International Journal of Clinical Biochemistry and Research

Print ISSN: 2394-6369

Online ISSN: 2394-6377


International Journal of Clinical Biochemistry and Research (IJCBR) open access, peer-reviewed quarterly journal publishing since 2014 and is published under auspices of the  Innovative Education and Scientific Research Foundation (IESRF), aim to uplift researchers, scholars, academicians, and professionals in all academic and scientific disciplines. IESRF is dedicated to the transfer of technology and research by publishing more...

  • Article highlights
  • Article tables
  • Article images

Article statistics

Viewed: 546

PDF Downloaded: 770

Vinayagamoorthi, Dhiman, and Baskaran: COVID-19 and the clinical chemistry laboratory: experience from a dedicated COVID-19 laboratory


Coronavirus disease 2019 (COVID-19) which is declared as a global pandemic by the World Health Organization (WHO) is the third corona virus outbreak in the last 20 years, after severe acute respiratory syndrome (SARS) and Middle East respiratory syndrome (MERS).1, 2 Although initial reports claimed that COVID-19 infection is less severe than SARAS, the recent epidemiological and clinical reports clearly shows COVID-19 is severe. WHO reported 17,918,582 confirmed cases of COVID-19 including 6, 86,703 deaths till 4th August, 2020 and in India, it was 18, 55,745 confirmed cases with 38,938 deaths. Early diagnosis, isolation of positive cases and treatment with appropriate treatment protocol are the global strategies to tackle this COVID-19 pandemic.3, 4 Diagnostic laboratories play an important role in the above approaches in early diagnosis, risk assessments and managements.

It has been emphasised by many health organisations that health care workers are at high risk with COVID-19 outbreak.5 It is documented that 10.7% of healthcare workers among the total number of COVID-19 patients are infected.6 This alarming figures prompted us to make guidelines for bio safety procedures to protect health care workers including laboratory personnel. Infection and quarantine of health care workers cause additional burden to health care services due to shortage of manpower. Though, clinical chemistry laboratory and biochemical parameters are not directly involved in the diagnosis of COVID-19, they play a vital role in evaluating disease severity, co-morbidity and prognosis in COVID-19 management.7, 8 World Health Organisation (WHO), International Federation of Clinical Chemistry (IFCC) and Indian Council of Medical Research (ICMR) have given many guidelines in safety aspects for laboratory personnel to minimise the risk in the laboratory.9, 10 However, updates and sharing of personal experiences are always required to enrich our knowledge on this aspect. Hence, in this review article we documented our experiences in setting up a dedicated COVID-19 clinical chemistry laboratory and the biosafety aspects followed in our laboratory. This article will be helpful to establish or to improve the biosafety aspects of clinical chemistry laboratories involved in COVID -19 battle.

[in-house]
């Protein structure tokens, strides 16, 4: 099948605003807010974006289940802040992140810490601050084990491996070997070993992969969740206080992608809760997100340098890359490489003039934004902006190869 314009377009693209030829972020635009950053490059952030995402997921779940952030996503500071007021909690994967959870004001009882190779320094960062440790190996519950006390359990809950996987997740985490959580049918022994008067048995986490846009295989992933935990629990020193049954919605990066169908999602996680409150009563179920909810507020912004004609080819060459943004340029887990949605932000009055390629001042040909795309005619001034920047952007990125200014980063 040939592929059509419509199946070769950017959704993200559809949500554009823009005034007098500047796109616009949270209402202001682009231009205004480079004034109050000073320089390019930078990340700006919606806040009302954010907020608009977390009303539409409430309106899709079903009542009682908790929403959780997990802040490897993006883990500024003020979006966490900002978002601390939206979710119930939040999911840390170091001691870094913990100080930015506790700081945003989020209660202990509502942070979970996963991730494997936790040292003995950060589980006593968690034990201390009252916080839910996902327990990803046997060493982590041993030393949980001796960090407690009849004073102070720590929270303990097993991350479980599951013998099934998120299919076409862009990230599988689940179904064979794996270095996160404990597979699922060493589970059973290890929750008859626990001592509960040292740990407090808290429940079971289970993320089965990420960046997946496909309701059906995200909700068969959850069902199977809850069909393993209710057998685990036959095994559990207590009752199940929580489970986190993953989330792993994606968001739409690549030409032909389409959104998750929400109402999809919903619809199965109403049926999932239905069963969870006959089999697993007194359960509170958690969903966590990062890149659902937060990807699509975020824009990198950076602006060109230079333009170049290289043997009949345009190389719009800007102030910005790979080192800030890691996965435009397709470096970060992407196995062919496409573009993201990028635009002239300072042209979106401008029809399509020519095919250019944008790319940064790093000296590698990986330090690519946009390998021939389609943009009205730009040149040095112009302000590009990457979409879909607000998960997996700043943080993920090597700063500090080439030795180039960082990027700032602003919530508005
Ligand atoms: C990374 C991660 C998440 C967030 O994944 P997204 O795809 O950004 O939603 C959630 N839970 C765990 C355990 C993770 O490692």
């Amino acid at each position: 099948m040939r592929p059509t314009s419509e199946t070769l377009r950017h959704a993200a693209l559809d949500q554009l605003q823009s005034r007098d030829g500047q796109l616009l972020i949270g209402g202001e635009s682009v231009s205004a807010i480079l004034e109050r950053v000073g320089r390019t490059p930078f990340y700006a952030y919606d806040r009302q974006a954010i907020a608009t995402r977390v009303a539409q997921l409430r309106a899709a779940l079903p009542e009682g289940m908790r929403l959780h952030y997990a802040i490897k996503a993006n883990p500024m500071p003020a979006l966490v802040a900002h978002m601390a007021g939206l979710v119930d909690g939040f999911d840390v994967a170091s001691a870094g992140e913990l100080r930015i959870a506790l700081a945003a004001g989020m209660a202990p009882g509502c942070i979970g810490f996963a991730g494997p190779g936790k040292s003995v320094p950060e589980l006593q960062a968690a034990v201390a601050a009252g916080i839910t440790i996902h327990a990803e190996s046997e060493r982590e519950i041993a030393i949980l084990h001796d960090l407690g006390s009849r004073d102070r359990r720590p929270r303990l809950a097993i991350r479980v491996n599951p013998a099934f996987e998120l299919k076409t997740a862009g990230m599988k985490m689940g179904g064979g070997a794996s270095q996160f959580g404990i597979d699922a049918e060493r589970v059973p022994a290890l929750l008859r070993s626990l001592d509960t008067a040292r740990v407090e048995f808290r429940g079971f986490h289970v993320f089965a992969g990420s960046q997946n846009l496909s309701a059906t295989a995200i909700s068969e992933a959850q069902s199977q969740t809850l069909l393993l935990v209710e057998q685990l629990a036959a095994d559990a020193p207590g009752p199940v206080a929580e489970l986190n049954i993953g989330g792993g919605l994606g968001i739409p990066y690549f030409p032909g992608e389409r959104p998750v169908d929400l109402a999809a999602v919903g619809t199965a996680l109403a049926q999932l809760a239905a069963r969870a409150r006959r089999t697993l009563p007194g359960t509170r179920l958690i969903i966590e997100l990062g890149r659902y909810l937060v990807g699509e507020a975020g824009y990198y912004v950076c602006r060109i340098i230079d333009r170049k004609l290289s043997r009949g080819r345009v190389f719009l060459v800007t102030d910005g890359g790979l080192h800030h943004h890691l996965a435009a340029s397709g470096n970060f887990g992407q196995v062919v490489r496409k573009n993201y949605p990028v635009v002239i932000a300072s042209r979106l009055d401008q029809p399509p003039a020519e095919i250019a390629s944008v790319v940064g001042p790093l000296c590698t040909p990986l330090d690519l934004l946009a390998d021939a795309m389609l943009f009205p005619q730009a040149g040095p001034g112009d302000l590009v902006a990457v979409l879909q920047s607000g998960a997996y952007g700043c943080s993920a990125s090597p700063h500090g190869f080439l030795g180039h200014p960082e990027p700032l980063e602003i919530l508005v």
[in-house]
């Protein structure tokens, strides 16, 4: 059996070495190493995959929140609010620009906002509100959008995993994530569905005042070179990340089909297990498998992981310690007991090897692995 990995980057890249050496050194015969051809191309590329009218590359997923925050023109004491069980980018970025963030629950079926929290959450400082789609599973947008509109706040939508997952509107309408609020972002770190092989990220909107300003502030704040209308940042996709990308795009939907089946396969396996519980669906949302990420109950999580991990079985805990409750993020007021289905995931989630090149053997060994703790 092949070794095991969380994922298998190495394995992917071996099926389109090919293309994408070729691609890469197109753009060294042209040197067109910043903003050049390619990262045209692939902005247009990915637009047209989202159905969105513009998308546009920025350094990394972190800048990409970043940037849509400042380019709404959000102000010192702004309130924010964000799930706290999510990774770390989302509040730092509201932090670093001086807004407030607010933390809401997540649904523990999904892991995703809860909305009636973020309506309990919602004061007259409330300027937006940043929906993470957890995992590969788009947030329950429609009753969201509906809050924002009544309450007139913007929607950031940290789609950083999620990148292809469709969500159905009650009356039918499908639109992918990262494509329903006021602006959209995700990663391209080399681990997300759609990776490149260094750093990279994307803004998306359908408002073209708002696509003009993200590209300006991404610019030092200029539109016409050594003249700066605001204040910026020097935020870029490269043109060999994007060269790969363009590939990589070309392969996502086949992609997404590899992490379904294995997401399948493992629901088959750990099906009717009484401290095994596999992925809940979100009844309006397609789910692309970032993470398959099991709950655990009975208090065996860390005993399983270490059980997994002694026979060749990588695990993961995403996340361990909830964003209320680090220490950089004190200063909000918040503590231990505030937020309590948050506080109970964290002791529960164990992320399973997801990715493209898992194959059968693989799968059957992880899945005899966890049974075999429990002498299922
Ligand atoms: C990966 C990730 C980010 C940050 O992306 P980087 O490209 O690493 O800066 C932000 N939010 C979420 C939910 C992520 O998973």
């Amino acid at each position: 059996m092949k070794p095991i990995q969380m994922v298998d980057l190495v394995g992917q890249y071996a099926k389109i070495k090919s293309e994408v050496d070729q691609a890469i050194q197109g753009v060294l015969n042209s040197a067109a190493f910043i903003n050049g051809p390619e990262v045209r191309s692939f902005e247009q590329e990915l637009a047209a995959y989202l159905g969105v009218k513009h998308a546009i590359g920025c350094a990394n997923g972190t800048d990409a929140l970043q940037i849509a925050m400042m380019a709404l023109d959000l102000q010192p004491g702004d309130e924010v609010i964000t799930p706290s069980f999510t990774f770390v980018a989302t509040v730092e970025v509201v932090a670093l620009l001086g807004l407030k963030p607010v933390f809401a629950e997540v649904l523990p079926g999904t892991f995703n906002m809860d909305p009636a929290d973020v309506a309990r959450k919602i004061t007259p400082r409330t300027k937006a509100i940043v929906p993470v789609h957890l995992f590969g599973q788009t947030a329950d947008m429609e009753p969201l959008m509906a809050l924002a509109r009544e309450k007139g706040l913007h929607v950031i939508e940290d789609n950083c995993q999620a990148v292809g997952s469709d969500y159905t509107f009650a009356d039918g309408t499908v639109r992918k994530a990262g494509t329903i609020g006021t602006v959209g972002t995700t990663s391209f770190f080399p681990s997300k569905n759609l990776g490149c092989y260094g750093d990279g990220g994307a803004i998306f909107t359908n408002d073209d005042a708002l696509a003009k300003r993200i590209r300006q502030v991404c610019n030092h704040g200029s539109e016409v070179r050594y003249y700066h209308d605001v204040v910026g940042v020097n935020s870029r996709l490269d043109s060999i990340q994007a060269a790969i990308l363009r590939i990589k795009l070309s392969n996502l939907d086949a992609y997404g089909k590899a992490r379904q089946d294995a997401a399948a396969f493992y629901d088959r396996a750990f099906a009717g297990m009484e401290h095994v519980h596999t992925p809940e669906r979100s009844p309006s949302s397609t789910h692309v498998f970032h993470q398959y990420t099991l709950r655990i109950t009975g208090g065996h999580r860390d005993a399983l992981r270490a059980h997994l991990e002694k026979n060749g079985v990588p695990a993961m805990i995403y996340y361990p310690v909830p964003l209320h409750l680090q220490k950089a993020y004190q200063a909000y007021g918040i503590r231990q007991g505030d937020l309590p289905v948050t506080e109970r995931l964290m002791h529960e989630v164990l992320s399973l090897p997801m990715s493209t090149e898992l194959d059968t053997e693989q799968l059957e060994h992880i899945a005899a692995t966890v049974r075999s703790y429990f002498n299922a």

Importance of Clinical Laboratories and Biochemical Parameters in COVID-19 Management

The clinical laboratories play a crucial role in assessing severity of disease, choosing the suitable treatment options and monitoring the response in addition to diagnosis of COVID-19. Though the nucleic acid amplification tests (NAATs) carried out by virology/molecular biology laboratories are currently the gold standard for diagnosing suspected cases of COVID-19,11 management of patients mainly depends on haematological, inflammatory and biochemical parameters.12, 13 The biochemical and inflammatory parameters assayed by clinical chemistry laboratories help the clinicians in their decision making and assessing response to their treatment.

The routine biochemical investigations like blood glucose, urea, creatinine and electrolytes are required to assess the co-morbid conditions such as diabetes mellitus and renal dysfunction in COVID-19 patients. The arterial blood gas analysis (ABG) is the crucial biochemical investigation required for the risk assessment and management of COVID-19 patients. Assay of inflammatory markers such as ferritin, C-reactive protein (CRP), interleukin (IL) 6, fibrinogen and myoglobin are the indices of so called cytokine storm in COVID-19 patients. These markers support clinicians in risk assessment, titration of drug doses and assessment of disease prognosis. Cardiovascular dysfunction in COVID-19 patients due to viral myocarditis or cytokine driven myocardial injury is assessed by the assay of lactate dehydrogenase (LDH), creatinine kinase (CK) -MB, natriuretic peptides and cardiac troponin I (cTnI). Though, hepatic injury in COVID-19 patient remains ambiguous, numerous studies have shown elevated transaminases levels in COVID-19 patients. Nevertheless, it is important that liver function should be assessed for those who are on antiviral treatment. It is obvious that the biochemical parameters and inflammatory markers estimated by clinical chemistry laboratories play a crucial role in risk assessment, drug selection and titration and monitoring the response to the treatment in COVID-19 patients.